For the first time since the pandemic began, the Indianapolis 500 won't have any crowd restrictions.
Understandably, ticket demand is the highest it's been since 2016's historic 100th running. So let us help you move through all of those humans as efficiently as possible by outlining what you can and can't bring into Indianapolis Motor Speedway.
Before we get into the details, let's all make sure we understand that coolers will, in fact, be allowed in the Snake Pit. The speedway reversed its previous ban — an unpopular one with fans — saying it increased the space of the big party to make extra room.
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Here are the rest of rules when it comes to what you'll be able to schlep inside. Keep in mind that those attending concerts will face a few more restrictions than fans who are just going to the race.
Drinking water is in now — so in, in fact, that people walk around wearing backpacks made for it. They're called CamelBaks, and the speedway is fine with you bringing them and other containers as long as they aren't glass.
That includes those plastic water bottles that cheerlead you to the promise of hydrated skin. You know the ones — they usually start out with some version of "Ready, set, go!" at the 7 a.m. line and "Keep chugging!" at 4 p.m. Or maybe you're trying to reach goals with different beverages, in which case the casualties will be more than just innumerable trips to the bathroom.
Anyway, bring your drinks and your favorite eats in hard- or soft-sided coolers that are no bigger than 18 inches by 14 inches by 14 inches.
Whatever container you choose, just make sure it's not so big as to be a literal swimming pool. Even if you write encouraging messages on the side, it won't pass.
Consider that the speedway could house the USS Enterprise-D and Millennium Falcon racing inside its 253 acres. That makes rollerblading, skateboards, skates, pogo sticks, bicycles, hover boards, ATVs, mini-bikes and scooters enticing when you're trying to make your way to the restroom. Platforms, trampolines and scaffolding might be on the wish list of everyone who'd like a better view, too.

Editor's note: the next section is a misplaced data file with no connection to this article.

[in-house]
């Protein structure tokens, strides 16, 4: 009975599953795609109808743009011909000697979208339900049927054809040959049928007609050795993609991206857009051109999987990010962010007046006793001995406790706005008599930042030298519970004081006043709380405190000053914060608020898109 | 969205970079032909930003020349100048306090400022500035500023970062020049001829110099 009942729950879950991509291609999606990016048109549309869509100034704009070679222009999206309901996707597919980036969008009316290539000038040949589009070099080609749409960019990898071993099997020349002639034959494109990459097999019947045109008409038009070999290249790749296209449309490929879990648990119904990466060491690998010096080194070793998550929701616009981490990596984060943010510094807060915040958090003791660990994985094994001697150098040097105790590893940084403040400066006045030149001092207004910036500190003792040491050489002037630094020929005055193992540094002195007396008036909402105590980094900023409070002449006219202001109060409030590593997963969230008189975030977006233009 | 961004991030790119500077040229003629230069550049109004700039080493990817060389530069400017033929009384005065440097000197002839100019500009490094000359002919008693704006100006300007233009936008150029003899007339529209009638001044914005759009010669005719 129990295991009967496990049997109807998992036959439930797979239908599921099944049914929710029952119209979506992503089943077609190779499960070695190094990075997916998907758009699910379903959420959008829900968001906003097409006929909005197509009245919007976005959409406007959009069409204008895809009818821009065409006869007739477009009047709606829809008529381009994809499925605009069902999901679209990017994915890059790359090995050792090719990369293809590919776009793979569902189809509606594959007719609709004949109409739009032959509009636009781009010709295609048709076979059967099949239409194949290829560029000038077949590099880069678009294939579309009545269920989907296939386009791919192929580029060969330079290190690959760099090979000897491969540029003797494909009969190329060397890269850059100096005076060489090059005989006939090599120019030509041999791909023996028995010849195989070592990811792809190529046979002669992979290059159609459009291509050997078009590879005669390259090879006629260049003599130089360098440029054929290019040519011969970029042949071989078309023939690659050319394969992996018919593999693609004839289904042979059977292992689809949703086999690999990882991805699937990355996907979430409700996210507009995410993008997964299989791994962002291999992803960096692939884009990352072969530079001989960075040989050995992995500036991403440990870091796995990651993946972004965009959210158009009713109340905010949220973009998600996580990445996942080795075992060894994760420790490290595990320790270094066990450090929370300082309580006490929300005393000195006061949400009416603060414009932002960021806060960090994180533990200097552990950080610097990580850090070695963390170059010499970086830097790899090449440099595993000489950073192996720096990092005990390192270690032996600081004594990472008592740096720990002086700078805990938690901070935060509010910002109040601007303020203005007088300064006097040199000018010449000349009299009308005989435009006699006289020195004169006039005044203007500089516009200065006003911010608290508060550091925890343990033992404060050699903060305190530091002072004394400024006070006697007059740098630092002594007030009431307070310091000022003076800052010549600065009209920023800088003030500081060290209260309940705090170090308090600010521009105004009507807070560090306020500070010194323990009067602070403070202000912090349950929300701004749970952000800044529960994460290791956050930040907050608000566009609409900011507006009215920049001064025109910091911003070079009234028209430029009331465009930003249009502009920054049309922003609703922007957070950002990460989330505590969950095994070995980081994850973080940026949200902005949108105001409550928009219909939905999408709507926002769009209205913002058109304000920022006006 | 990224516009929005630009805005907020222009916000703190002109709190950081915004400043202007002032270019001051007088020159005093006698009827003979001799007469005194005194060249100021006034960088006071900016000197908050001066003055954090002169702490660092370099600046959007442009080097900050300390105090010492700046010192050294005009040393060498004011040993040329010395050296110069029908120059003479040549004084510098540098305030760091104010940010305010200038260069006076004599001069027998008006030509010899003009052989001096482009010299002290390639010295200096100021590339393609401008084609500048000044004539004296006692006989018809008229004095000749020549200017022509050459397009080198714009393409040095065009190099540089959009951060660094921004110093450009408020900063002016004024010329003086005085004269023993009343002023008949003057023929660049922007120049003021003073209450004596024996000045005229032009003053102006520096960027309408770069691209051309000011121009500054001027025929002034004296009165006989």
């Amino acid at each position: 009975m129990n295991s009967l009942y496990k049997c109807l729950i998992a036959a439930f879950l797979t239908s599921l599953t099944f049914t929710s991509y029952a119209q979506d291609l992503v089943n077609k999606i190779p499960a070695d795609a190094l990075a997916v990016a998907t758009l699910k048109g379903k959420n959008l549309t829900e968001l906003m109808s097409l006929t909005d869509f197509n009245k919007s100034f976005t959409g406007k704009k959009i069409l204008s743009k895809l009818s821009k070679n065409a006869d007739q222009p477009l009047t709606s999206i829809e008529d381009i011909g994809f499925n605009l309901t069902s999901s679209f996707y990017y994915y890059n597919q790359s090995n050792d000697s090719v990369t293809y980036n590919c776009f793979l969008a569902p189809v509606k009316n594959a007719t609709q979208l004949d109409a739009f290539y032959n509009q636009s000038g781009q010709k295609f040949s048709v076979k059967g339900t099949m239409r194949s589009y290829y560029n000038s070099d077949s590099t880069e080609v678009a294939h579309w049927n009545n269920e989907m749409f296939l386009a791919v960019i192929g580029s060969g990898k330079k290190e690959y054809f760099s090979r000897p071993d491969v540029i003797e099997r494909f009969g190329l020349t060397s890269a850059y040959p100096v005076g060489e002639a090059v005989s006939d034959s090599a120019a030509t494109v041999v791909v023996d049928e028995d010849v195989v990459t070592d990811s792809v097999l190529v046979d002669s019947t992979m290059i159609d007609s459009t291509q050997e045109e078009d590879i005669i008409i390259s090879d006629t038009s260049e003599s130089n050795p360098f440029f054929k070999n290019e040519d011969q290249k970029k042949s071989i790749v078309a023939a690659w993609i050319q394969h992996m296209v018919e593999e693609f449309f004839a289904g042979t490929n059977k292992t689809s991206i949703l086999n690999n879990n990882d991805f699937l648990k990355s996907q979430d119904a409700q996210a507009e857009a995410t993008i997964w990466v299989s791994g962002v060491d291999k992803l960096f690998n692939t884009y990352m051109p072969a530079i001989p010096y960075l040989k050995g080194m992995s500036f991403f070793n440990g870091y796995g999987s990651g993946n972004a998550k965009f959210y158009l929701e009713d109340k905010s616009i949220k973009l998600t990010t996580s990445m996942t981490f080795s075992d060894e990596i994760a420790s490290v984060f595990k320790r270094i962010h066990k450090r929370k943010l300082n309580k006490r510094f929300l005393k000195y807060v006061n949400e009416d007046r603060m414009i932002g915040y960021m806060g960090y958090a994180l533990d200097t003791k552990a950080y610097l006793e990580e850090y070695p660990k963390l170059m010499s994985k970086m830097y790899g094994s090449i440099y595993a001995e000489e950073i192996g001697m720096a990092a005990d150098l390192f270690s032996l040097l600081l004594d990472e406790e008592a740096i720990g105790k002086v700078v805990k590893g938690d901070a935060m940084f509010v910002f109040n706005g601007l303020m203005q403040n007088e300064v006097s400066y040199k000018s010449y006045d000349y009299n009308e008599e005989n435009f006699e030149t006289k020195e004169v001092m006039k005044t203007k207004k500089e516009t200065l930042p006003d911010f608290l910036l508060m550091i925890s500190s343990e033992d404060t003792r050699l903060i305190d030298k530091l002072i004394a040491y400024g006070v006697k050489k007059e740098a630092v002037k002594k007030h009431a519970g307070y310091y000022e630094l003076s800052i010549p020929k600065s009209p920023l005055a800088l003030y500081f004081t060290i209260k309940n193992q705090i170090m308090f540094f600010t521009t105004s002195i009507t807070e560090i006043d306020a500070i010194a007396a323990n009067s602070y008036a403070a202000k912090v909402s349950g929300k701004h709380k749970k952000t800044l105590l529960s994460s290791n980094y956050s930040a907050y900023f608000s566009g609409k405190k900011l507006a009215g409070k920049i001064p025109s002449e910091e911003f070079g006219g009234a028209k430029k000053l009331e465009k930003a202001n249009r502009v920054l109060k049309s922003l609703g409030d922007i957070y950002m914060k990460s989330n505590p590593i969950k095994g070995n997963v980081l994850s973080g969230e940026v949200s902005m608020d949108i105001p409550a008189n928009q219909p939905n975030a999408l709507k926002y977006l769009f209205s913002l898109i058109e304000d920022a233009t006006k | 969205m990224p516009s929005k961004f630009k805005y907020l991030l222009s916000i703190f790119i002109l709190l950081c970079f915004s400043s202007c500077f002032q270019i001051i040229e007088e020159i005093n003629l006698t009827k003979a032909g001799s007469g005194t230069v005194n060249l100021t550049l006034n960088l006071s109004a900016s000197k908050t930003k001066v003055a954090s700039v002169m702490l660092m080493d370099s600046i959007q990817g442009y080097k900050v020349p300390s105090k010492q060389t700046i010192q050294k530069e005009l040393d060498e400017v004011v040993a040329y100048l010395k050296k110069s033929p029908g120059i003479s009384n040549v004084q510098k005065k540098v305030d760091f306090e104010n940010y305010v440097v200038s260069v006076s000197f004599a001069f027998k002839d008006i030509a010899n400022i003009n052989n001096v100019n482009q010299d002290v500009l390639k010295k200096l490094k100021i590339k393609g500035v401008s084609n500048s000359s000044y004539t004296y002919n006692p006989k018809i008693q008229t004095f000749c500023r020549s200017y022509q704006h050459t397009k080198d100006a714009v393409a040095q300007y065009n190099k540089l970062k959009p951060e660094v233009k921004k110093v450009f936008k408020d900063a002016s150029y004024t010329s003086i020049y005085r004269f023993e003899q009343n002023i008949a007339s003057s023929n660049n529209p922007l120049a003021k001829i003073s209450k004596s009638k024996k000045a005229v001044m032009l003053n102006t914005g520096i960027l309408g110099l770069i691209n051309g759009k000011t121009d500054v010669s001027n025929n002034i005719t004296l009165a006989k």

But if we imagine thousands of people employing such devices and then follow the scenario to its logical conclusion, it becomes obvious why none of the above are allowed.
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When you want to reposition yourself to partake in the Midwest's best people-watching, many of you will find that your feet will be the best means. Those who need mobility aids can use them and bring their service animals. Otherwise, pets need to stay at home.
Little ones with little legs can use strollers. The same goes for lawn chairs of a regular height and folding chairs. Carts and wagons are OK except on race day.
Your smartphone, personal camera and arm are your best bets here. As long as you don't put your camera stand — tripods and monopods — in front of someone's face or use it in the grandstands, you can bring that, too. Creativity will be key for an aerial shots because drones and selfie-sticks aren't allowed.
Enliven your sensory experiences with scanners, headsets and binoculars. The latter will come in handy for more than just watching the race. The people wearing their best jorts — for the uninitiated, that means jean shorts — want an audience, too.
The parties inside Carb Day and the Snake Pit are subject to a few more restrictions than those going to the race. For example, people can't bring flags into concert areas. But let's be honest: The revelers don't need them because they've always been creative enough to express themselves via their wardrobes and, ahem, other activities.
Here are a few more items you can't bring:
The other rules are pretty straightforward. Fly your flags outside concert areas but not on flagpoles. Save fireworks for the Fourth of July. Don't bring flares, lasers, weapons or, obviously, anything that's restricted by the law.
A few bans that you might not expect include aerosol cans and stickers, which can be small but mighty.
For more details and the full list, visit bit.ly/3MrMgKl.
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Contact IndyStar reporter Domenica Bongiovanni at 317-444-7339 or firstname.lastname@example.org. Follow her on Facebook, Instagram or Twitter: @domenicareports.